Sometimes the choice of color or monochrome is just a matter of taste. This interior view of a small portion of the Chelsea Market works in both, but I really love yellow and orange, so that's where I fall on this argument. I love the way that the various light sources - the incandesent paper lanterns, the neon store sign, and the natural light streaming in from stage right - combine to create a harmonious atmosphere. As usual, the black and white reveals more detail, while those yellow and orange lanterns brings the image to life. What is interesting to me is that to my eyes the Books sign shows even more contrast in the black and white version, set against gray, than it does in color set against what should be a more contrasting tan. In both versions I feel that the image is very balanced, with the visual weight of the lanterns on the left holding serve with the power of the bright letters on the right.

CHELSEA MARKET (BOOKS)                             BOOKS : FINAL VERSION

Another reason that I was charmed by this rediscovered image is that it provided a complete contrast with one of my most venerable images. I have sold hundreds of copies of this shot, taken ten feet away, and ten seconds after this forgotten image. "Books" has always provided me with all the proof I needed  of the value of print in the photographic image. I never could decide the value of a neon sign on a clear background that could be seen from both the front and the back, but there was no denying the power of letters to engage viewers, even if they were backwards. It was nice to rediscover the cousin of "Books", now known as "Books #2."

                                                        14TH STREET : FINAL VERSION

This final image only works in monochrome, as we have entered the belly of the beast. I am forever grateful that I had the chance to grow up in New York, but I often find it impossible to understand how anyone who did not grow up there can overcome the urban angst that becomes second nature to a native. I know I am really back in the city when I descend below to take in the awesome reality of the subway, where every day more people than live in the entire State of Oregon somehow get to work, to the ballgame, or just back home, without questioning their very existence. As in a lot of the magic of the city, it is truly a miracle that it works at all.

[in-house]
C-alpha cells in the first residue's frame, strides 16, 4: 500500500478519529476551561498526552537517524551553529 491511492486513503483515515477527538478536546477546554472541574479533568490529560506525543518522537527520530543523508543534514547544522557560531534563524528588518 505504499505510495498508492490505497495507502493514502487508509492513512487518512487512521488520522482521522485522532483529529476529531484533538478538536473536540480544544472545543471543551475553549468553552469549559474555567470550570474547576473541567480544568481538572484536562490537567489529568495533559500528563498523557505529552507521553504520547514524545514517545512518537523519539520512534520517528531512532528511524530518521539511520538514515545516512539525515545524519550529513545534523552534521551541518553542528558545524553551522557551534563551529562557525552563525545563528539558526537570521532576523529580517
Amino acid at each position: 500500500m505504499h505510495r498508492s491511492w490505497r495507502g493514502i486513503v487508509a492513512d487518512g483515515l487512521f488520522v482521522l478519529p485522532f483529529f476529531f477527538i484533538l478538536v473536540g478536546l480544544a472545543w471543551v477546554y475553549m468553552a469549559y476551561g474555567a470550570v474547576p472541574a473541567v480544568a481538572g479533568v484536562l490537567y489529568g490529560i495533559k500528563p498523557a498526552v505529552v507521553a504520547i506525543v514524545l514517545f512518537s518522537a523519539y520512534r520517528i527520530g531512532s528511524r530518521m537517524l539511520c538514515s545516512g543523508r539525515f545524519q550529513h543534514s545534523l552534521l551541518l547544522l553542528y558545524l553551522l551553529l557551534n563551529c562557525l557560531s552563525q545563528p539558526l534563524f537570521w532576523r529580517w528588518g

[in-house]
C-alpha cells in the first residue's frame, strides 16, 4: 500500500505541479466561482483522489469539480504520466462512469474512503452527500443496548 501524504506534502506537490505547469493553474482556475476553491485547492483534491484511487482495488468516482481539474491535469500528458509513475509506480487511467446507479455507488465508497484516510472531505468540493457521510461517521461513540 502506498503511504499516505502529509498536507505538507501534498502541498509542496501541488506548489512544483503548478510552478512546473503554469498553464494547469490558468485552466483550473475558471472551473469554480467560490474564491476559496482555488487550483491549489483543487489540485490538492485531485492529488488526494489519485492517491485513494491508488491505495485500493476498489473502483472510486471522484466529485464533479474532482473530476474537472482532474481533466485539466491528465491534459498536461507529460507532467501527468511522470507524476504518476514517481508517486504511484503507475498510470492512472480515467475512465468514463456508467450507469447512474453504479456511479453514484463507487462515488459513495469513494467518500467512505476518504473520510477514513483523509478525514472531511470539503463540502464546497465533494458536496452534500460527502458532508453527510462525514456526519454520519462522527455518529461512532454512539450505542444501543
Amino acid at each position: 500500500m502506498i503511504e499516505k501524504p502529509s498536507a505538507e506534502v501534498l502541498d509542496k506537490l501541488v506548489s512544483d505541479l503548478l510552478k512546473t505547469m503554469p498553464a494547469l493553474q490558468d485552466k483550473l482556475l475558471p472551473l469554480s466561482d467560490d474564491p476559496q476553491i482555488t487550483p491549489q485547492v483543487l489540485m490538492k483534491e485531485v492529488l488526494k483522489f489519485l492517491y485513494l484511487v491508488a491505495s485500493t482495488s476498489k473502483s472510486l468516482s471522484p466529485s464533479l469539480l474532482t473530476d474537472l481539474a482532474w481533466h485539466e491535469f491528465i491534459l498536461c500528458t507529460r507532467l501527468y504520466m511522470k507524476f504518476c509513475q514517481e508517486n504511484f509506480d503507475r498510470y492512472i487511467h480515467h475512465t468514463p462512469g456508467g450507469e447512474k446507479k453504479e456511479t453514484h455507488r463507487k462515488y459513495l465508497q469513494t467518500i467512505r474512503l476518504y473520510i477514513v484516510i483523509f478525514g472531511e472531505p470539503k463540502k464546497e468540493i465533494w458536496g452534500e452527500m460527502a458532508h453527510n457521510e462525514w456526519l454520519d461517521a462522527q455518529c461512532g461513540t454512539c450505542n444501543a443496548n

If you question your sanity in relation to the average New Yorker, I leave you with this final thought, gleaned yesterday from the "Newspaper of Record." In an effort to do something about the filth of the city's streets, the powers to be have decided that they will not allow garbage to be placed on the street until 8:00 P.M., thus shortening the city's rat buffet by four hours. This proposed "solution", was taken by the only major city in the United States which in fact allows garbage to be placed on the street without that modern invention, the garbage can. This is yet another example of what constitutes the truly "Unique New York" quality of life in the city of my birth.